Sunday, August 24, 2014
Today's Train of Thought- Limited Commercial Interruption, August 24th, 2014
Today's Train of Thought takes us to the Land of 10,000 Lakes- specifically, the gritty commercial, industrial, agricultural and transportation hub that is the Twin Cities.
In this era where seemingly every shortline, regional or industrial switching outfit is affiliated with conglomerates such as Genesee & Wyoming, WATCO or Omnitrax, a shortline operator that doesn't fall under that umbrella is something of a rare find. This is especially true of big-city terminal, transfer or switching roads such as the Minnesota Commercial. Back before there were more than six Class One rail carriers in the United States, the burdensome task of dragging cars from one classification yard to another or switching local industries along the way often fell to entities that jointly owned by the rail carriers serving a given area.
A few such examples exist today- Chicago has the Belt Railway of Chicago, St Louis has the Terminal Railroad Association of St Louis and since 1987, the Twin Cities has had the 150-mile Minnesota Commercial. Going by the MNNR abbreviation, the Minnesota Commercial was the successor to the Minnesota Transfer Railway which was at one time jointly owned by robber barons and fallen flags alike- the Northern Pacific; Chicago, Burlington & Quincy; Milwaukee Road; Chicago & North Western; Rock Island; Soo Line; Chicago & Great Western; Minneapolis & St Louis and Great Northern. By 1970, more than half of these railways would find themselves part of the Chicago & North Western or the newly-formed Burlington Northern. Most of the MNNR's trackage is within Hennepin county and includes numerous spurs, branches and yard tracks. By 1987, when the Minnesota Transfer was reorganized as the Minnesota Commercial Railway, the Rock Island had dissolved and the greatly-truncated Milwaukee Road had been taken over by the Soo Line.
Since the late 1990s, ownership of the MNNR has been more or less divided up between the four remaining Class 1 rail carriers that serve the Twin Cities- BNSF, Canadian National, Canadian Pacific and Union Pacific. The MNNR interchanges with all four of those plus regional Twin Cities and Western in St Paul. The Minnesota Commercial also has something of a following among rail enthusiasts for its tendency to utilize oddball power, such as ALCos, MLWs or rebuilt GEs or EMDs. To this day, a pair of locals serving an industrial park on the north end of the MNNR reportedly utilize a pair of former Green Bay & Western ALCo RS27s.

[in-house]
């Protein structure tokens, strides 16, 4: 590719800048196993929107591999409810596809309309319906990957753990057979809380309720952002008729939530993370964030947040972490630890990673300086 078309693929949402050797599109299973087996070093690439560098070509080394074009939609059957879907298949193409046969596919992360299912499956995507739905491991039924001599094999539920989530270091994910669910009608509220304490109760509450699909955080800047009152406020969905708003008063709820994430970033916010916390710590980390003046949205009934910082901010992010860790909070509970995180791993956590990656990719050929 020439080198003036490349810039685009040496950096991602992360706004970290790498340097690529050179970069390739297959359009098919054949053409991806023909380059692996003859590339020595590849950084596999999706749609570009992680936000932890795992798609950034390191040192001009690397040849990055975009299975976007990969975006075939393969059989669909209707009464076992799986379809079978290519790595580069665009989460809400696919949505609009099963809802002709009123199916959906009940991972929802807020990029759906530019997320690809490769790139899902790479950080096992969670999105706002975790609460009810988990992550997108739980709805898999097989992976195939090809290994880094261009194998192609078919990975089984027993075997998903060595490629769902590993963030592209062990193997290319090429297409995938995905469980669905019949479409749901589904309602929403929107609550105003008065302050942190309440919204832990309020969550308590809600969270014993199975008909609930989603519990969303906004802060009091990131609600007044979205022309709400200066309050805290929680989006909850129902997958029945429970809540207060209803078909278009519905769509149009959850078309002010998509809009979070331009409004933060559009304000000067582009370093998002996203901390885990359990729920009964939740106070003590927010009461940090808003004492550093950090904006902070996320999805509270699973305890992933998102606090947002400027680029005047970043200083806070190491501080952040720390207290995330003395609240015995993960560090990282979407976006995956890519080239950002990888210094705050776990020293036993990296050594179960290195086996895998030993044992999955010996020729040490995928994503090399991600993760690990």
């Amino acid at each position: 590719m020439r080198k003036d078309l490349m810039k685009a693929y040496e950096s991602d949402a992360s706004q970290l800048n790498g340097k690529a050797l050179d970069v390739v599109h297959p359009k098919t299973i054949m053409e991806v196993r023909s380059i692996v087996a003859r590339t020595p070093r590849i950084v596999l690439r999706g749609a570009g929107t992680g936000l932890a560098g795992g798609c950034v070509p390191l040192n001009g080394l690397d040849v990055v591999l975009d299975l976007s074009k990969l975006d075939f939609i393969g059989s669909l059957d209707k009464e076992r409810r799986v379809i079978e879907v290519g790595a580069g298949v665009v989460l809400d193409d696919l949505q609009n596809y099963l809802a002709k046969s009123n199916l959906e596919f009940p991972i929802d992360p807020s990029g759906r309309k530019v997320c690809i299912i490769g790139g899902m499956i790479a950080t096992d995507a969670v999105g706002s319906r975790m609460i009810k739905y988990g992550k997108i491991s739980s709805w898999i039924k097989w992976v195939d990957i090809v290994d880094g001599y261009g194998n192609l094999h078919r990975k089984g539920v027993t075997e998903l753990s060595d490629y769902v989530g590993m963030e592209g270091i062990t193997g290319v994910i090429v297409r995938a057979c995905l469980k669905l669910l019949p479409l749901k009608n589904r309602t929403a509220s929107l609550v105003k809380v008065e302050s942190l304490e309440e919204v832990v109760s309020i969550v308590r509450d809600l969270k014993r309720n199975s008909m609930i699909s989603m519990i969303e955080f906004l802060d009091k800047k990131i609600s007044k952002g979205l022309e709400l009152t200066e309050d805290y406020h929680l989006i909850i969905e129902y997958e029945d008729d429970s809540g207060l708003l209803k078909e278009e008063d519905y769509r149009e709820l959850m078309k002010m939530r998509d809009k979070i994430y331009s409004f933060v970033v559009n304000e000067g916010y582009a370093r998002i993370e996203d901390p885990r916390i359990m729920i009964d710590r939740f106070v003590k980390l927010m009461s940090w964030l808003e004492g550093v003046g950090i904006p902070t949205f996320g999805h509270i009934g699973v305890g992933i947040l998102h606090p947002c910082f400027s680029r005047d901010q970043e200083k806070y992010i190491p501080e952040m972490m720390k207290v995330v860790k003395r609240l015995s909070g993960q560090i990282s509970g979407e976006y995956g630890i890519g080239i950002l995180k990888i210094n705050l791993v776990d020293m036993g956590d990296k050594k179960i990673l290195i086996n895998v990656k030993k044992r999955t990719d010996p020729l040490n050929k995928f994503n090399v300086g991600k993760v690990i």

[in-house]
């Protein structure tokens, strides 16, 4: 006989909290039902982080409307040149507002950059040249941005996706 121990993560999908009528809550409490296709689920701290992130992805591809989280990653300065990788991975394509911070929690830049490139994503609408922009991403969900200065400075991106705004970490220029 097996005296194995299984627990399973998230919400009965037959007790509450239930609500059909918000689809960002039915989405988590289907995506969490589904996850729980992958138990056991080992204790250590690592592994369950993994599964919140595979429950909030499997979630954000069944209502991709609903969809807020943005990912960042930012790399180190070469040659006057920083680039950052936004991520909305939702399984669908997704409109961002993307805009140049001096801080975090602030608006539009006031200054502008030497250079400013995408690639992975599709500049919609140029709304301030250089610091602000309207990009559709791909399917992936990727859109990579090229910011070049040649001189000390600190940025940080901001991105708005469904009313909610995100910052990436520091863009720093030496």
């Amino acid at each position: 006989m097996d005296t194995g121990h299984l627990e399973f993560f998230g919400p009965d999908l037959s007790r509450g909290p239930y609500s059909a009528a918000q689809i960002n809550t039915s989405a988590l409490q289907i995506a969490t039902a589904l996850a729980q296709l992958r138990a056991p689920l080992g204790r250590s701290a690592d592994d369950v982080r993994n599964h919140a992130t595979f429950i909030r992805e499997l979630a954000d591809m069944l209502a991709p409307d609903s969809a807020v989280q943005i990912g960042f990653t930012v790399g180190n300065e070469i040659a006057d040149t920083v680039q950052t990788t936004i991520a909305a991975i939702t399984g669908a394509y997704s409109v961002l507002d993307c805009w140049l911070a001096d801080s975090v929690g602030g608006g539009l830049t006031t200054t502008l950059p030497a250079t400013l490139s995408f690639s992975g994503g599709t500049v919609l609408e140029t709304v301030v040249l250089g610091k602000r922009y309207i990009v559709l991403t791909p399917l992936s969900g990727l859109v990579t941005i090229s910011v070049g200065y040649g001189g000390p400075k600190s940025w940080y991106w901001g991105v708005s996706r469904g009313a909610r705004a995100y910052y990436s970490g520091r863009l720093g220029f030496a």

More recently, the MNNR has moved towards adding older four and six-axle GE roadswitchers onto their roster- including the Santa Fe-rebuilt U36C, reclassified as the SF30C [other examples can be found in Brazil and Mexico- NANESB!]. And like nearby shortlines such as the Wisconsin Northern or St Croix Valley, traffic has heated up in recent years thanks to the oil and gas industry's appetite for frac sand from the upper Mississippi River valley.
Here, Minnesota Commercial SF30C #50 is seen with an MNNR MLW M630 and another 6-axle GE as it charges through the Westminster area of St Paul, MN with more than 100 gondolas of wet sand in tow on the BNSF Midway Sub on May 9th, 2012. According to photographer Brian Kays, the unit sand train also required two B23-7s as mid-train helpers as the Texas bound sand train scaled the line out of the Mississippi River Valley.